The film Bethlehem by Yuval Adler just won six Israeli Ophir Awards including the two most important for best direction and best feature film. The film was also the big winner at last week's Haifa Film Festival and a prize winner at the Venice Film festival last month (winner in the "Venice Days" section of the festival). Certainly the best Israeli film of the year!
Adler is a very talented filmmaker. He spent many years studying art, physics, math and then moved over to philosophy -- many of those years in New York City. Now he has turned his attention to filmmaking and his debut film, Bethlehem, is a suspense-packed thriller.
The narrative is about a Palestinian teenager named Sanfur, whose older brother, Ibrahim, is the leader of a militant/terrorist/freedom fighting organization. Sanfur is a collaborator, providing information to the Israelis, and the film is mostly about his intimate and complex relationship with Razi, his Israeli Secret Service (Shin Bet) handler.
You are probably asking yourself -- is this another Israeli film about the conflict and the evils of the occupation? This is something else entirely, something out of a Nelson De Mille or John Le Carré novel -- an extraordinary espionage thriller about the intimate and mutually dependent relationship between an informant and his handler. The script -- by Adler and Ali Waked -- is superbly crafted, offering great tension and drama, and lending enormous insight into the complexity of the issues surrounding so much of what goes on in the world of spying and counter-terrorism. There is a wonderful array of characters -- certainly not stereotypes -- realistically portrayed with depth and emotion -- a tribute to both the script and the casting. The pacing is superb -- never a dull moment. The locations are realistic and authentic.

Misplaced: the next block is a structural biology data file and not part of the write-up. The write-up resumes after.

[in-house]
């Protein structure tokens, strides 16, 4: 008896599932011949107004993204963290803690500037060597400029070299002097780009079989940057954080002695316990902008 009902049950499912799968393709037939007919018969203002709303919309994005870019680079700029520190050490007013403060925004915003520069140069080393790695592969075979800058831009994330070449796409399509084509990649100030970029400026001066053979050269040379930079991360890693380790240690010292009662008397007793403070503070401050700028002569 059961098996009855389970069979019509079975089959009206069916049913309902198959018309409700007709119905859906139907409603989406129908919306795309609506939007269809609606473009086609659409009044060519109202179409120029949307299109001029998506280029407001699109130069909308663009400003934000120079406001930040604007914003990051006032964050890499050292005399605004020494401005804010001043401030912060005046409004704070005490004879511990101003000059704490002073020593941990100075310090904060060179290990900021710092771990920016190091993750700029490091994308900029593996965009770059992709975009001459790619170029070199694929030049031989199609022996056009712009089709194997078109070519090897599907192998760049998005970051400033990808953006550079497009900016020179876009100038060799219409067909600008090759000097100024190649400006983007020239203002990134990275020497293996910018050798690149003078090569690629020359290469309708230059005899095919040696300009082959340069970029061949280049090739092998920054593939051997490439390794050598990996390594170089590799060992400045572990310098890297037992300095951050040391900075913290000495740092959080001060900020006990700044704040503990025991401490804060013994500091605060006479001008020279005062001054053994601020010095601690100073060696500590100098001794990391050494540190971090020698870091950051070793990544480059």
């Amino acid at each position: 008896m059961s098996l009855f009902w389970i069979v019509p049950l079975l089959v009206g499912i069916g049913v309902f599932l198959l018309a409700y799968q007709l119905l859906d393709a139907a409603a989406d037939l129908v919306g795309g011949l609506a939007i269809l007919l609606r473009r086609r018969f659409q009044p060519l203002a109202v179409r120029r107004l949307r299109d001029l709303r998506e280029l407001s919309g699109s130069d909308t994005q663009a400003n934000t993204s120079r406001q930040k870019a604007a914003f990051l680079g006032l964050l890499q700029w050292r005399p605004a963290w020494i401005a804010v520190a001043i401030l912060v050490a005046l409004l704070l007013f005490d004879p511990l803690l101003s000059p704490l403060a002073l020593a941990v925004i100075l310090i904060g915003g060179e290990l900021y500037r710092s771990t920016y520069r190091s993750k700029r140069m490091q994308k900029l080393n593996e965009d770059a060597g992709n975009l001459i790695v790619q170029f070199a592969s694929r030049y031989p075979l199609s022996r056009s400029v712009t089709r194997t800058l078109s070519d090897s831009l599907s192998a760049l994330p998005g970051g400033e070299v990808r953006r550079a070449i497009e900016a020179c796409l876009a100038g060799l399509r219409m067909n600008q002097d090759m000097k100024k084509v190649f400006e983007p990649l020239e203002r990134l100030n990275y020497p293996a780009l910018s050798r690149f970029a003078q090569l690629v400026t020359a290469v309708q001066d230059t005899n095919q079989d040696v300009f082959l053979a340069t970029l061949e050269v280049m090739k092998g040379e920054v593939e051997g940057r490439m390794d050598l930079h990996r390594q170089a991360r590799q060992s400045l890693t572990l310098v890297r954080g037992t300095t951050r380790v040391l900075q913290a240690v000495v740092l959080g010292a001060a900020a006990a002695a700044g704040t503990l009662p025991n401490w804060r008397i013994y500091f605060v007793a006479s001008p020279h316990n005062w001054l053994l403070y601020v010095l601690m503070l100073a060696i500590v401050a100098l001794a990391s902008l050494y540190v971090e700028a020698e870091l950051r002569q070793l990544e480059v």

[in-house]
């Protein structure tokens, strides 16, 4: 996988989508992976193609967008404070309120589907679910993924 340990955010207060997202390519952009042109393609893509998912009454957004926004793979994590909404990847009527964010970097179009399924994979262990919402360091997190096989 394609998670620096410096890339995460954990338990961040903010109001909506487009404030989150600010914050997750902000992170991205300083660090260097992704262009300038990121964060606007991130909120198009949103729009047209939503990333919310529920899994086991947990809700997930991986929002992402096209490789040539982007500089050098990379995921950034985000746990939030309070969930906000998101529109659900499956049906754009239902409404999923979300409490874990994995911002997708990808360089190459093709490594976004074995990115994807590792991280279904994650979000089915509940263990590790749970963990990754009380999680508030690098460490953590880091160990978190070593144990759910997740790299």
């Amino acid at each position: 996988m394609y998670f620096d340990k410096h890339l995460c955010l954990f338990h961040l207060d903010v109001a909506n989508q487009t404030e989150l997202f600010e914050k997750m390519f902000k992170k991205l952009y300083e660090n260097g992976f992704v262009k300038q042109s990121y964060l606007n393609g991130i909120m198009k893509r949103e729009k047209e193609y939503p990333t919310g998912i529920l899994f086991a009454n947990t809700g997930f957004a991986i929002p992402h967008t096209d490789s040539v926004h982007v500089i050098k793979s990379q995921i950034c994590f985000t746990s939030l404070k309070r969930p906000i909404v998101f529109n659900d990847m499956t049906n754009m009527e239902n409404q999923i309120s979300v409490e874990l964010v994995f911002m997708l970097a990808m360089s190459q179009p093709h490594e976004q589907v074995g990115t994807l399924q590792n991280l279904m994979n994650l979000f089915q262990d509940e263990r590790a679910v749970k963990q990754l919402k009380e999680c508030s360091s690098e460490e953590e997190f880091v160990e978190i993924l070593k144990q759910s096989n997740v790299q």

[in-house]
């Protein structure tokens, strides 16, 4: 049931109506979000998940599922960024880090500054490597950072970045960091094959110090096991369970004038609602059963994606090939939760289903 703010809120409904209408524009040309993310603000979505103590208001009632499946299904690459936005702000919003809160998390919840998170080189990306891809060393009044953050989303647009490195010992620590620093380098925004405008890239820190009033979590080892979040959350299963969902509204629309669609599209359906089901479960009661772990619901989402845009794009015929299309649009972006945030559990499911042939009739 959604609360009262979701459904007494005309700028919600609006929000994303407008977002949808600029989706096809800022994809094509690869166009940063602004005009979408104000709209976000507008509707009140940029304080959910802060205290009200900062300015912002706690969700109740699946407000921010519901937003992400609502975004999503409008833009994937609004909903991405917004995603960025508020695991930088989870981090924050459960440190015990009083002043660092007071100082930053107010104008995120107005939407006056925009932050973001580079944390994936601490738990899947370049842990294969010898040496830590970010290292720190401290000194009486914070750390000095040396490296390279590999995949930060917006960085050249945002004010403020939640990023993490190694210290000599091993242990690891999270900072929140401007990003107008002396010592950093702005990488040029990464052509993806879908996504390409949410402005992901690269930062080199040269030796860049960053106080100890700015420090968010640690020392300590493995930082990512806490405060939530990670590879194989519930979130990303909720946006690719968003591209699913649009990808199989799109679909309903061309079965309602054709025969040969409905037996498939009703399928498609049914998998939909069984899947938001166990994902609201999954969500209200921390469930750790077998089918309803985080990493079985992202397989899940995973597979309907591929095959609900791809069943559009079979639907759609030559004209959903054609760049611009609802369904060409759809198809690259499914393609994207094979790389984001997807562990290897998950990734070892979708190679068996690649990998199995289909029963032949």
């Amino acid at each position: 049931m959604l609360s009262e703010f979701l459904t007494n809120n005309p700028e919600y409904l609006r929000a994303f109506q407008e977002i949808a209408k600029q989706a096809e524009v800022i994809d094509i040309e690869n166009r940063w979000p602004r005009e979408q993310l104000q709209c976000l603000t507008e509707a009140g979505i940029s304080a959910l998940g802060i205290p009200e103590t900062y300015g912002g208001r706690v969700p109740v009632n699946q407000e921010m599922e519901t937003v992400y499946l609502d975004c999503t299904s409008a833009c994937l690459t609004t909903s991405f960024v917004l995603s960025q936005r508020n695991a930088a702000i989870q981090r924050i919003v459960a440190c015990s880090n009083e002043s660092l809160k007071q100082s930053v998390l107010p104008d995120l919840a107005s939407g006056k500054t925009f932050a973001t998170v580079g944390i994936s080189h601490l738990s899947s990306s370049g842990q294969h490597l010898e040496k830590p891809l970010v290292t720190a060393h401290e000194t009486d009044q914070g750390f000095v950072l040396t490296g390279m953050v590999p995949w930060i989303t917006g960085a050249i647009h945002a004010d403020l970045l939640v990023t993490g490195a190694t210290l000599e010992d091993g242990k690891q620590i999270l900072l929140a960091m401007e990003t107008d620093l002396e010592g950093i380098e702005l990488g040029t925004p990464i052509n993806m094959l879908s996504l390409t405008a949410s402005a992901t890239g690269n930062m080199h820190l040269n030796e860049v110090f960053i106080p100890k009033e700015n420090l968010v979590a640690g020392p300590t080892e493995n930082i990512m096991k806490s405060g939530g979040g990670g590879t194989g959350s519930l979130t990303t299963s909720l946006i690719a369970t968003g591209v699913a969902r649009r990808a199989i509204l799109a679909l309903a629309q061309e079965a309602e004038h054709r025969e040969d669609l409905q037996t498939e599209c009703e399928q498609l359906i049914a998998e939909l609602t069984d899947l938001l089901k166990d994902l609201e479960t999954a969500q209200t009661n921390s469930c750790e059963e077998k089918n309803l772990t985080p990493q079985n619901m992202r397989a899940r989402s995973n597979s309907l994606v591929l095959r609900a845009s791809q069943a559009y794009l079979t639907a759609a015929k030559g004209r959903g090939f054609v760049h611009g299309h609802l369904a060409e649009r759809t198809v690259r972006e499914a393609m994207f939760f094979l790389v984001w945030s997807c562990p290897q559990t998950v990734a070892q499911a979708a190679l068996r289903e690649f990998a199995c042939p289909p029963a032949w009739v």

Not portrayed as victims, the Palestinians in this film are seen as complex and varied -- there is the corruption of the leadership of the Palestinian Authority, the back-stabbing between different gangs of militants, and the string of collaborators who are recruited by Israeli Security Service handlers. The handlers create a fascinating relationship with their informants. I was completely wrong in my assumptions that this relationship would include a lot of verbal abuse, some violence, and extreme exploitation. As the director explained in a talk with the audience at a local Jerusalem screening last night (at the Lev Smadar cinema), the handler and the informant grow to be mutually dependent and to have a relationship of extreme intimacy. They talk on their mobile phones very often, are available for each other at all hours of the day and night and we see how both are obsessed with this relationship.
After the screening, people asked questions about Adler's politics. He refused to answer, stating that the film spoke for itself. Honestly, the film is not over-the-top in its political perspective. Rather, it tries to give an authentic glimpse at what was going on (during the years of the Second Intifada) at the level of the street, how individuals were suffering and struggling to get through on a daily basis.
According to Adler, who I also heard speak on Israeli radio (as part of the publicity surrounding the opening of the film in Israeli movie theaters), the film portrays a complex reality that is also a cinematic experience. This is a thriller, an action film, but at the same time, it gives you a glimpse into a world that takes place internationally, the world of spying and intelligence. He described his research, meeting with Palestinians and Israelis. Even though the filmmakers strived for authenticity and the film is based on reality to a great extent, Adler admits that "we had to create a balance with the action and dramatic elements."
Bethlehem has already been purchased for distribution in many countries around the world including USA, Japan, and many countries in Europe. Put this film on your "must" list!